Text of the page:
Modern Beijing was laid out after the Communists took over China in 1949. Only then were the boulevards and ring roads built. It had first been China’s capitol in 1206, but has been so continuously only since 1949. Even though people aren’t supposed to move from country to city or city to city without permission, Beijing continues to grow out of control like all third-world major cities.
When I wrote in my diary that evening I noted that I couldn’t remember what factory we went to that morning. Lee or the others couldn’t remember either. Jonathan later said we didn’t go to any. I guess it just seemed like we were always stopping at one.

Our last day in China began at Tian’anmen Square, a place of infamy in American minds and the site of glorious celebrations in Chinese minds. On the flight over the Chinese man in the seat next to me suggested that one should look at the Tian’anmen Square incident in the historical context of what happened twenty years earlier in the Cultural Revolution. Begun as a student protest which was twisted into horror, the Cultural Revolution scars the mind of everyone whose family was effected by it ... and that’s just about everyone. He suggested that the 1989 government feared another such aberration of youthful fervor. Maybe to us it doesn’t justify what happened. Maybe to them it is an understandable rationalization.
Tian’anmen is huge ... just like it looks on TV except for one thing. At the south end is the grand Mausoleum of Mao. I’ve never seen it as a backdrop for a CNN report and yet hundreds if not thousands were in line to view the glass-enclosed remains of the Father of the Country ... what is it with the communists and their glass coffins? No one seems to deny Mao’s excesses, yet he is revered for having founded modern China. China’s “New Economy” is Deng’s legacy, but he was seldom mentioned without our prompting.
The whole the north end of the Square is walled by the entry gate of the Forbidden City. Mao’s picture still hangs over the main entrance. Behind the walls lie acres of buildings and courtyards. We passed through, I think, three precincts or courtyards before finally reaching the living quarters several blocks to the rear. There the scale became human, and intricate details were more important than massive structures. At the rear gate an intimate garden seemed a world apart from the city and the palace itself. Begun in 1420 the Palace has 999 rooms. It was occupied by the royal family up until the last Ming emperor, Pu Yi, was evicted by Steven Spielberg during the filming of the movie “the Last Emperor” ... just kidding about that.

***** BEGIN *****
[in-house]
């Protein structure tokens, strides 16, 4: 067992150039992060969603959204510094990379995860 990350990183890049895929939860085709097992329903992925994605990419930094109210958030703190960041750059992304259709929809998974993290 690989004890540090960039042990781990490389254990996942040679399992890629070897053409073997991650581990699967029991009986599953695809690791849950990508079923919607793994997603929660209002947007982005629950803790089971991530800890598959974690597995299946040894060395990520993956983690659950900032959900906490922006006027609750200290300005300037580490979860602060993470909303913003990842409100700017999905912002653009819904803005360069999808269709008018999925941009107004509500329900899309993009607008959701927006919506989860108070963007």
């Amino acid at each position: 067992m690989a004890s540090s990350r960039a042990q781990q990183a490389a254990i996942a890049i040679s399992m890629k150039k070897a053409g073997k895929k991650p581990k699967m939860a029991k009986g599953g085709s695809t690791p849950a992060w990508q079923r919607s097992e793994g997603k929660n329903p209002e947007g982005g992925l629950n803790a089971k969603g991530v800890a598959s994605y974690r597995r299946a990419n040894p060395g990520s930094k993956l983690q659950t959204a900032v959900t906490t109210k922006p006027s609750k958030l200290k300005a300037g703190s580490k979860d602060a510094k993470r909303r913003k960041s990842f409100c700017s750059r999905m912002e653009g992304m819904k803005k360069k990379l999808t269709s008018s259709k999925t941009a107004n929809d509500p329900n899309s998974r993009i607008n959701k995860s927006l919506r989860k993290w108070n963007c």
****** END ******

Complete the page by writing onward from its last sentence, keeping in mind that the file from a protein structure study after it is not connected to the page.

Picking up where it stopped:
Lunch features some incredible fried pork strips. The joy of fine eating was soon past as we watched a clam being ripped open at a pearl factory. A dozen or so tiny pearls fell into our hands as souvenirs ... and then we were offered the chance to buy some quality pearl jewelry. More fun.

It was probably three o’clock by the time we reached the Summer Palace, Yihe Yuan. It was the most important residence of Ci Xi, the Dowager Empress in the late 1800s. Today it is a huge park drawing more locals than tourists ... and every tourist in town was there. Despite what I would think would be prohibitive entrance fees for them, the Chinese people flock to their parks. Even though packed, being in here was better than the 15 square meters back home. We walked the 800-meter long lakeside Corridor and ended the visit with a boat ride back across Kunming Lake.
As it was our last stop I was ready to but a couple souvenirs. I got a 2008 Beijing Olympics T-shirt but the hat guys weren’t there ... and nowhere all day had we seen the guys with the $1 CDs we’d been promised. Apparently the extra soldiers and police we had seen were responsible for the dearth of salesman of genuine knock-offs. Only the sellers of “fine” watches had been out that day.